Foreword

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The hexagonal pattern of baryons

  “The deeper I look, the more elegance I glimpse.”

– Max Tegmark, in Our Mathematical Universe: My Quest for the Ultimate Nature of Reality

 

 
Origins

This short book is essentially motivated by personal considerations. I studied Pure Mathematics many years ago; specifically I focussed on two branches: Group Theory and Number Theory. I have made reference to each of Group and Number Theory elsewhere on my this site [1] (though some of these references may have been somewhat oblique). What I wanted to do in this book is to drill down on the former area in more detail; though, perhaps unsurprisingly, the latter will still make several guest appearances. At the time that I wrote the first draft of this Foreword, I was reading What We Cannot Know by Marcus Du Sautoy who holds the Simonyi Professorship for the Public Understanding of Science at Oxford University. Marcus’s academic interests include (once again) Group Theory and Number Theory, so we have some things in common, albeit that his work in these fields is obviously several levels above my own understanding.

In Chapter 4 of What we cannot know, Marcus references the development of Quantum Chromodynamics by (in broad chronological order) Eugene Wigner, Werner Heisenberg, Murray Gell-Mann, Kazuhiko Nishijima, Yuval Ne’eman and George Zweig (Gell-Mann being the common thread through much of the later work) [2]. This theory has helped us to understand how more familiar particles such as protons and neutrons are created from smaller components. What drew Du Sautoy’s attention (and had drawn mine on other occasions) was the role played in this theory by something that Pure Mathematicians would be more familiar with, the Special Unitary Group of Degree 3, or SU(3).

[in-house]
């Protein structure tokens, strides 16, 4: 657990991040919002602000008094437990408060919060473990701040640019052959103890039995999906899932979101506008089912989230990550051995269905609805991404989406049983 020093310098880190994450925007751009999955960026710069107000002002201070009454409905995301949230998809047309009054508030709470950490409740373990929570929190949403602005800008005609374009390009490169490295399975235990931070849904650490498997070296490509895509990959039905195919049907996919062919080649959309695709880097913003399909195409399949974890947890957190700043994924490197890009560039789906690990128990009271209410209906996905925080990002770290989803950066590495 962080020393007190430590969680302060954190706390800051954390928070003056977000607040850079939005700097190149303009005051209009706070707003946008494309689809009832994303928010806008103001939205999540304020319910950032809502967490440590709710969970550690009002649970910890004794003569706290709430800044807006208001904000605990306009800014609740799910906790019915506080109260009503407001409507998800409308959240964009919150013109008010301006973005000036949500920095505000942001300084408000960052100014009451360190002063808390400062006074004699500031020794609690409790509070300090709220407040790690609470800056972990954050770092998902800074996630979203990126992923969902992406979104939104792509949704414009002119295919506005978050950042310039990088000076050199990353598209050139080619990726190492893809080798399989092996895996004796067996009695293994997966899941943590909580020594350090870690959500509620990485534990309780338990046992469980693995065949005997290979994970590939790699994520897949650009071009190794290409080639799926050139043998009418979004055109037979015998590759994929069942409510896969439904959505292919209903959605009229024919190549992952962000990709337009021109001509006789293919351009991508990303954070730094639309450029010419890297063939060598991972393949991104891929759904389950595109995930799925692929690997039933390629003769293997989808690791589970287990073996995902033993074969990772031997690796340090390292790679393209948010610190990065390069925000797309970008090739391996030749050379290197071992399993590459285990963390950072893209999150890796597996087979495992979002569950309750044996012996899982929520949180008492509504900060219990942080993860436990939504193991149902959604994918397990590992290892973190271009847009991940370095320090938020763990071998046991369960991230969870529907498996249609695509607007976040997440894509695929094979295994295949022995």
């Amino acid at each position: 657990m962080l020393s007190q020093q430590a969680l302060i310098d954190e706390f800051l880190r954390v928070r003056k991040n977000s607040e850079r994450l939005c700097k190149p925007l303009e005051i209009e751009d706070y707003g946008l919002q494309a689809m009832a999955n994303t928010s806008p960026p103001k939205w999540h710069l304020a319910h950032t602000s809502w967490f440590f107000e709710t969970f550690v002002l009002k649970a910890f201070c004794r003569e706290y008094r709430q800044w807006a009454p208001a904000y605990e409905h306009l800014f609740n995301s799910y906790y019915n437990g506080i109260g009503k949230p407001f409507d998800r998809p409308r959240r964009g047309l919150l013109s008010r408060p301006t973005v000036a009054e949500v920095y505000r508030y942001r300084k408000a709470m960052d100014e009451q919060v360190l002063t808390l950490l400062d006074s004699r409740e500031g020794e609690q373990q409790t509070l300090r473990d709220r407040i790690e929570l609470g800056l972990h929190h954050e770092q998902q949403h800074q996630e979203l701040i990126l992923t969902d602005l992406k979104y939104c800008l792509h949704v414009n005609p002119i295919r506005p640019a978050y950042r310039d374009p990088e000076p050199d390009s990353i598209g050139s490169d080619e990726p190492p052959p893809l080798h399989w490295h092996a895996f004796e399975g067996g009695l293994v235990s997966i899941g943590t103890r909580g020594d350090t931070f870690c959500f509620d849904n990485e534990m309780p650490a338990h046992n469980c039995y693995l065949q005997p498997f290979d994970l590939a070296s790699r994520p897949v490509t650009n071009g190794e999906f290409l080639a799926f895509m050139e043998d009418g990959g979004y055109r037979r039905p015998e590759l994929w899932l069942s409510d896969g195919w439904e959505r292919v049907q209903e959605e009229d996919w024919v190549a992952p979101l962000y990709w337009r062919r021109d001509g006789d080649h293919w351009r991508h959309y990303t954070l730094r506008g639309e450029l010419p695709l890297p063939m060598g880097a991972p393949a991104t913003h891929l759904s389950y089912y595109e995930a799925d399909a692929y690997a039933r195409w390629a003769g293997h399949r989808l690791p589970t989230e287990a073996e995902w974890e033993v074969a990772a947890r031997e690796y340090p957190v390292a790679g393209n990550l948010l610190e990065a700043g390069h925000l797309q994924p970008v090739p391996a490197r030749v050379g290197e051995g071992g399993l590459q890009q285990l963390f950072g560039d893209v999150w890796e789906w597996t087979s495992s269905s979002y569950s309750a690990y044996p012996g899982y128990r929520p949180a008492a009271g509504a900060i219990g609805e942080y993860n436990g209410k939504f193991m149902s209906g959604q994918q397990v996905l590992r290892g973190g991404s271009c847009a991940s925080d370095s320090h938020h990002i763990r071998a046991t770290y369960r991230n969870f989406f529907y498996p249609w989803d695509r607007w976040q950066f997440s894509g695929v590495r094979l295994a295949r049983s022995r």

It struck me that the connection between sub-atomic Physics and Group Theory is often cited, but that the latter area is probably a closed book to the non-expert [3]. Partly in an attempt to make some important elements of Group Theory more accessible to a general audience and partly (here comes the personal element) to see if I could still grapple with Pure Mathematical concepts some 27 years after laying down my pencil, I decided to try to publish a lay-person’s guide to what Marcus describes as “a very particular symmetrical object”. Whether or not I have succeeded in this objective is something that I will leave for my readers to decide.

As to the title Glimpses of Symmetry, Symmetry is a theme that we will come back to time and time again. However I am fully aware that, especially in a relatively short piece of prose, glimpses of this important and complex area of Mathematics and Physics are the best that I can hope to achieve. However, if by providing some fleeting and imperfect images, I manage to catch the attention of at least a few readers and if some of these subsequently decide to explore the subject further, then I believe that my time will have been well-spent.

In Chapter 1, I begin this process by providing a somewhat longer introduction to the importance of Group Theory in sub-atomic Physics.

— Peter James Thomas, July 2016
 

   
A Note on the Level of Mathematics Contained in this Book